August 30th, 2012
Preparing for a series of international presentations, I recently updated [and de-Americanized] a number of my most popular case studies. To my mind, there is no doubt that the process of philanthropy decision-making is cross-cultural and generic, but the context for making those decisions is heavily influenced by local laws and regional culture. A challenge for those of us who work and speak internationally is to help our clients and audiences understand which is which.
But what struck me in taking this fresh look at these well-worn and proven cases was how frequently I used family examples to illustrate the points to be made. Why?
Of course, the most obvious answer is the numbers. Of the approx 80,000 private foundations in the USA, the overwhelming number are fully run and governed by family members. If one wishes to find the most generic examples, “family funders” is the place to start. Independent and corporate private foundations play a very important role, but are a small fraction of the total cohort.
It is hardly surprising that smaller to midsize family foundations would full reflect the name, personality, and priorities of the founding family. Yet, in recent months I have had occasion to teach and advise a number of very large and well-known foundations. These are foundations with large numbers of professional staff, most of whom have a highly specialized expertise. They were hired to bring a level of knowledge to the grantmaking process which the families didn’t have. Interestingly, in virtually every case, no matter the size, it didn’t take long for the name, personality, and priorities of the family funders to enter the discussion at these places as well.
All of this underscores the centrality of family philanthropy in setting the style, agenda, and landscape of the private philanthropy world. It doesn’t matter whether the vehicle is a checkbook, a donor advised fund, or a private foundation. Indeed, often there is simply a technical line between a family funder and a foundation which bears his/her name. In other cases, the family foundation may be professionally run, in a second, third, or fourth generation and have outside-non family trustees. Sometimes, family giving is sophisticated and strategic; other times, it is idiosyncratic and socially driven. In every case, it matters.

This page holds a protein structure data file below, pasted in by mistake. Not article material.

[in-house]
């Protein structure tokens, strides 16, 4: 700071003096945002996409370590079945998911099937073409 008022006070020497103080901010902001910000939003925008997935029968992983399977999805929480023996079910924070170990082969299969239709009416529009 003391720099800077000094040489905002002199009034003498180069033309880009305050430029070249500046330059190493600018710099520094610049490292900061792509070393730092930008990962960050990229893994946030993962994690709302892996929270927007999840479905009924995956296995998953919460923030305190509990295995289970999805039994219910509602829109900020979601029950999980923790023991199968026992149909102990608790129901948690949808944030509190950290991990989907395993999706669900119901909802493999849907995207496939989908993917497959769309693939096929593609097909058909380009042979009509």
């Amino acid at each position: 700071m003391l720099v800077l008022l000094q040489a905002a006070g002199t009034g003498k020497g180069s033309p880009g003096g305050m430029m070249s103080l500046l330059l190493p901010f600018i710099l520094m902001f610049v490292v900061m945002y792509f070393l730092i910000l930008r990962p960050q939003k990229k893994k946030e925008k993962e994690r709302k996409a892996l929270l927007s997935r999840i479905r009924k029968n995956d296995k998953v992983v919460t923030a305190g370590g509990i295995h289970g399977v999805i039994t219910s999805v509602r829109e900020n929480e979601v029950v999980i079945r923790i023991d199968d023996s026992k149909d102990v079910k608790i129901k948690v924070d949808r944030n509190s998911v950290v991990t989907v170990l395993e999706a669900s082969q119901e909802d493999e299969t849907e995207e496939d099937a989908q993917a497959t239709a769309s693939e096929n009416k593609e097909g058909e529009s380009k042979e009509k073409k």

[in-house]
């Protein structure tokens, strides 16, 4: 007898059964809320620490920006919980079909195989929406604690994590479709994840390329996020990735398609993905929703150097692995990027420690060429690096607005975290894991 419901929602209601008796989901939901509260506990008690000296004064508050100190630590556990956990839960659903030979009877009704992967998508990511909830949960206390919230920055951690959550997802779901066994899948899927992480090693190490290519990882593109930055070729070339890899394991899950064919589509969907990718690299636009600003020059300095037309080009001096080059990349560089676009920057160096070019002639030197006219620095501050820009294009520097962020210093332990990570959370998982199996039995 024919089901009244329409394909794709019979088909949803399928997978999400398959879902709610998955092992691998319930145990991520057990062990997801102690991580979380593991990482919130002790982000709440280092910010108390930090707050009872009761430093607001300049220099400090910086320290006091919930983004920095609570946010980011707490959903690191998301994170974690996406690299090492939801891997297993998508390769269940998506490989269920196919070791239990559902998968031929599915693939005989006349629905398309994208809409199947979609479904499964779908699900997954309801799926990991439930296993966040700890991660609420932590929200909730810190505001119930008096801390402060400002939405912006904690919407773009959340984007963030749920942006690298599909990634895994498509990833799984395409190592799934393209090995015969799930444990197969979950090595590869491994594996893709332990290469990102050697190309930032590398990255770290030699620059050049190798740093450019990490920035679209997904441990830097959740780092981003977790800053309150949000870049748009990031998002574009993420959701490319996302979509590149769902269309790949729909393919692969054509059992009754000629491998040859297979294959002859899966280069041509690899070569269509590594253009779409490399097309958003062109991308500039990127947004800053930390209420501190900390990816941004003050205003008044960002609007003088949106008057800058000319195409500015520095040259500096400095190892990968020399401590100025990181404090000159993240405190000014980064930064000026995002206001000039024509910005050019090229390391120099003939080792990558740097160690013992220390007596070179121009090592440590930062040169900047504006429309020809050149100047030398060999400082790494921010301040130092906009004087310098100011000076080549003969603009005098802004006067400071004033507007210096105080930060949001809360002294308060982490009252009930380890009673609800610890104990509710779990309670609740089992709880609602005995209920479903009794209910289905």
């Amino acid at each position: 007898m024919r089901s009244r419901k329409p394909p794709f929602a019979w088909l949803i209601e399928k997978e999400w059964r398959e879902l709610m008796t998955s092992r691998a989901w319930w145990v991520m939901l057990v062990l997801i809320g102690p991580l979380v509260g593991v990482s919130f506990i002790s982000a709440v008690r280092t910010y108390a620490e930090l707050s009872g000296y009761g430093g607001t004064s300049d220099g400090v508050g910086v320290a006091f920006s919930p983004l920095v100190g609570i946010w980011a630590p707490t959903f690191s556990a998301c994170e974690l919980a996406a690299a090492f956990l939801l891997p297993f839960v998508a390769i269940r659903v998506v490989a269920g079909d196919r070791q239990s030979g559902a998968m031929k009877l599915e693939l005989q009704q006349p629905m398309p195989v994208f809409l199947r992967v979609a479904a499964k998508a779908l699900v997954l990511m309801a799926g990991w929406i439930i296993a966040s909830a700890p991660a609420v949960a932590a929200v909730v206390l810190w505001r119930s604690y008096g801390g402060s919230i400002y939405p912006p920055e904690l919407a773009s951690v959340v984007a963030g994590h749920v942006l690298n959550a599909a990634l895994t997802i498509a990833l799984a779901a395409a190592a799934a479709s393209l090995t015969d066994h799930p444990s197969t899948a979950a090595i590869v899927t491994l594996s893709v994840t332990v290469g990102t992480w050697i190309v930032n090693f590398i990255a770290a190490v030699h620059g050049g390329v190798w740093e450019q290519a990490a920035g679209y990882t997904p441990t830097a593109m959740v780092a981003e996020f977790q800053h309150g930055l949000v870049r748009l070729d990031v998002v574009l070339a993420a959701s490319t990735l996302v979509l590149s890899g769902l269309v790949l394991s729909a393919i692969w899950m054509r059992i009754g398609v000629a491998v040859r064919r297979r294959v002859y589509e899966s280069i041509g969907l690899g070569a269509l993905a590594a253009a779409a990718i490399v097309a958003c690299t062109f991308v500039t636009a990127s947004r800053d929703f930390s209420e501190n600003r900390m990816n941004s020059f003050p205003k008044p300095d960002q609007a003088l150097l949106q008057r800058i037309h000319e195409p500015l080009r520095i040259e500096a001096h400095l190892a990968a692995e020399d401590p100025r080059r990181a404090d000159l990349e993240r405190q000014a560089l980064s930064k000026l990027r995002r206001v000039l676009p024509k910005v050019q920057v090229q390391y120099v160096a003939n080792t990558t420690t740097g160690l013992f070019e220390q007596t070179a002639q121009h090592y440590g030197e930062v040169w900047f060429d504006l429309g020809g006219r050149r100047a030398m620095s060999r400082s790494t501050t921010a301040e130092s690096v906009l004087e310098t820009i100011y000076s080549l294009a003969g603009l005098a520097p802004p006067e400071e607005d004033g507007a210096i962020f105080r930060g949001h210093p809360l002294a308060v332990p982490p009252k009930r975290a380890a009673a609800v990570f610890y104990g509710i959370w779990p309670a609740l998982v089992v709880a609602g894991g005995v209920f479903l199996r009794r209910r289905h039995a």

It matters because family philanthropy fosters a family’s expression of altruism and socially responsible behavior. It is often a way in which core values are transmitted from generation to generation. Writ large, it is the way in which society manifests its commitment to cultural values, compassion, and identity. And, because thoughtful philanthropy alerts a giver to the larger environment of social need, interest, and solutions, family philanthropy is a frequent influence on public policy.
Long time readers may recall that several years ago I was invited to conduct a workshop on inter-generational philanthropy for 100 leading philanthropists from around the world. No one from the USA [except me] was invited, and I was explicitly told to avoid American examples. the moderator of the day was a prominent philanthropist from South Africa. At the end of the day, in his concluding remarks, he expressed his surprise at the generic nature of the issues. “What this fellow [referring to me] talked about was exactly what is happening in my family!” I suspect he found it liberating to know that his was not unique.
Similarly, when I speak at conferences for family funders or work directly with family foundations, I try hard to help them see that, in most cases, what they may have perceived as unique family personality constructs, or inter-generational obstructions are more typically generic issues which most families face. [True, some do it better than others, and sometimes there really are challenging family issues – but in most cases, families are dealing with very representative issues.] Here too I have found that discovering this is liberating for most families: it de-personalizes differing opinions of style and priority, and can provide an openness to learn from each other and other families how matters which may seem stubbornly intractable can be resolved.
From a macro perspective, family philanthropists are the freest to take risks, to experiment, to think and act outside the box. Our field not only needs to honor and defend that kind of freedom, it requires it. This historic vision of the risk capital role of private philanthropy still applies. Today that manifests itself in funding innovation, start-ups, politically sensitive initiatives, as well as more traditional new projects of established organizations. Family funders may be willing to explore new kinds of philanthropic investments, program and socially responsible investments, hybrid funding models even while they are in their infancy. [Frankly, most of us know that not all of these ideas will succeed, but none of us really knows which ones might.]
Those of us who teach and advise funders have an important role in helping families learn how to do what they want to do better, more effectively, and in a more satisfying way. But we also have to be careful not to, en passant, straitjacket those very foundations and funders from testing limits and reaching beyond their grasp. All of us, in the families, in our field, and in our communities, all of us need to have a commitment to do no less. It matters.